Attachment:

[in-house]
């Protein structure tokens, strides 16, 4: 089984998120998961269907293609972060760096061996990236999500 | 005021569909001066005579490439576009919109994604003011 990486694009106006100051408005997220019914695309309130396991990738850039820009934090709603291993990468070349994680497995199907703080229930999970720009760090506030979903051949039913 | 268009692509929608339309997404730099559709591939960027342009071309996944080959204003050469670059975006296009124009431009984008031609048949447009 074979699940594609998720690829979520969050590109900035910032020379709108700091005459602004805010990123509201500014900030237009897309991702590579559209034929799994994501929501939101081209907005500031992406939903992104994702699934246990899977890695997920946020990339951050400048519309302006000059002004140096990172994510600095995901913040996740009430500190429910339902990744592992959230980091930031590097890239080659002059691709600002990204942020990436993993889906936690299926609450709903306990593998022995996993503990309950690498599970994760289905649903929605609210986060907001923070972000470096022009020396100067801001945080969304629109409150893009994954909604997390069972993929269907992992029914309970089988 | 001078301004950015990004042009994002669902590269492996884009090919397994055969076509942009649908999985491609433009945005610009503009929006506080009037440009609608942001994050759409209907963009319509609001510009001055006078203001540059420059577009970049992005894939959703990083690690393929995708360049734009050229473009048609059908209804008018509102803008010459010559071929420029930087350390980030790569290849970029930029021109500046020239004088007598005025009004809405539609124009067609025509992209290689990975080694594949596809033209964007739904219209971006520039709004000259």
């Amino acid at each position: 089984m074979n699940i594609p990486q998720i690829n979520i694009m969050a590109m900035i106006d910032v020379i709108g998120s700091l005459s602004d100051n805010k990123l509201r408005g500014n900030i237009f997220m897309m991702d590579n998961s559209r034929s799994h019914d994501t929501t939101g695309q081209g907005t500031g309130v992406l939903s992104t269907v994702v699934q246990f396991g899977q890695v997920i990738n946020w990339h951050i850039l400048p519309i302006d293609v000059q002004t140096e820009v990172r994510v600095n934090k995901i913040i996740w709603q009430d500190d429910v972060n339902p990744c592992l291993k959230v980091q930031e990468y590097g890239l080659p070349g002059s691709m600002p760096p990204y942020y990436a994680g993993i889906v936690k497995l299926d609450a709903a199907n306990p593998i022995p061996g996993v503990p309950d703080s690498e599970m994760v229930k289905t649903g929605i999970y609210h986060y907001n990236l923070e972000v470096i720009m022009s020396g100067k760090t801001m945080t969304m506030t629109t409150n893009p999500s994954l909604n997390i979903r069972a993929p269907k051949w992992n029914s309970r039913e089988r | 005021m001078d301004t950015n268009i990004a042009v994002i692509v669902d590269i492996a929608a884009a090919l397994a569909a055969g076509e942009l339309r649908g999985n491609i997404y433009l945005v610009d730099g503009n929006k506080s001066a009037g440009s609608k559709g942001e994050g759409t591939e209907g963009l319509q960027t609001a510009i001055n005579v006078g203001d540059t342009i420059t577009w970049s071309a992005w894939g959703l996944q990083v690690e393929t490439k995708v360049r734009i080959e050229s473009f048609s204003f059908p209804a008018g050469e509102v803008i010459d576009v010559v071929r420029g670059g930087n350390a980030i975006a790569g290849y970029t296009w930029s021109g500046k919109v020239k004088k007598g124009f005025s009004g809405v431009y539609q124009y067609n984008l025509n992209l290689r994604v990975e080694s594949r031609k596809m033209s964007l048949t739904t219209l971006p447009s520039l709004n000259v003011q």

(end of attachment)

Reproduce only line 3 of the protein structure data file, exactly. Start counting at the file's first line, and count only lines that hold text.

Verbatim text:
């Amino acid at each position: 089984m074979n699940i594609p990486q998720i690829n979520i694009m969050a590109m900035i106006d910032v020379i709108g998120s700091l005459s602004d100051n805010k990123l509201r408005g500014n900030i237009f997220m897309m991702d590579n998961s559209r034929s799994h019914d994501t929501t939101g695309q081209g907005t500031g309130v992406l939903s992104t269907v994702v699934q246990f396991g899977q890695v997920i990738n946020w990339h951050i850039l400048p519309i302006d293609v000059q002004t140096e820009v990172r994510v600095n934090k995901i913040i996740w709603q009430d500190d429910v972060n339902p990744c592992l291993k959230v980091q930031e990468y590097g890239l080659p070349g002059s691709m600002p760096p990204y942020y990436a994680g993993i889906v936690k497995l299926d609450a709903a199907n306990p593998i022995p061996g996993v503990p309950d703080s690498e599970m994760v229930k289905t649903g929605i999970y609210h986060y907001n990236l923070e972000v470096i720009m022009s020396g100067k760090t801001m945080t969304m506030t629109t409150n893009p999500s994954l909604n997390i979903r069972a993929p269907k051949w992992n029914s309970r039913e089988r | 005021m001078d301004t950015n268009i990004a042009v994002i692509v669902d590269i492996a929608a884009a090919l397994a569909a055969g076509e942009l339309r649908g999985n491609i997404y433009l945005v610009d730099g503009n929006k506080s001066a009037g440009s609608k559709g942001e994050g759409t591939e209907g963009l319509q960027t609001a510009i001055n005579v006078g203001d540059t342009i420059t577009w970049s071309a992005w894939g959703l996944q990083v690690e393929t490439k995708v360049r734009i080959e050229s473009f048609s204003f059908p209804a008018g050469e509102v803008i010459d576009v010559v071929r420029g670059g930087n350390a980030i975006a790569g290849y970029t296009w930029s021109g500046k919109v020239k004088k007598g124009f005025s009004g809405v431009y539609q124009y067609n984008l025509n992209l290689r994604v990975e080694s594949r031609k596809m033209s964007l048949t739904t219209l971006p447009s520039l709004n000259v003011q």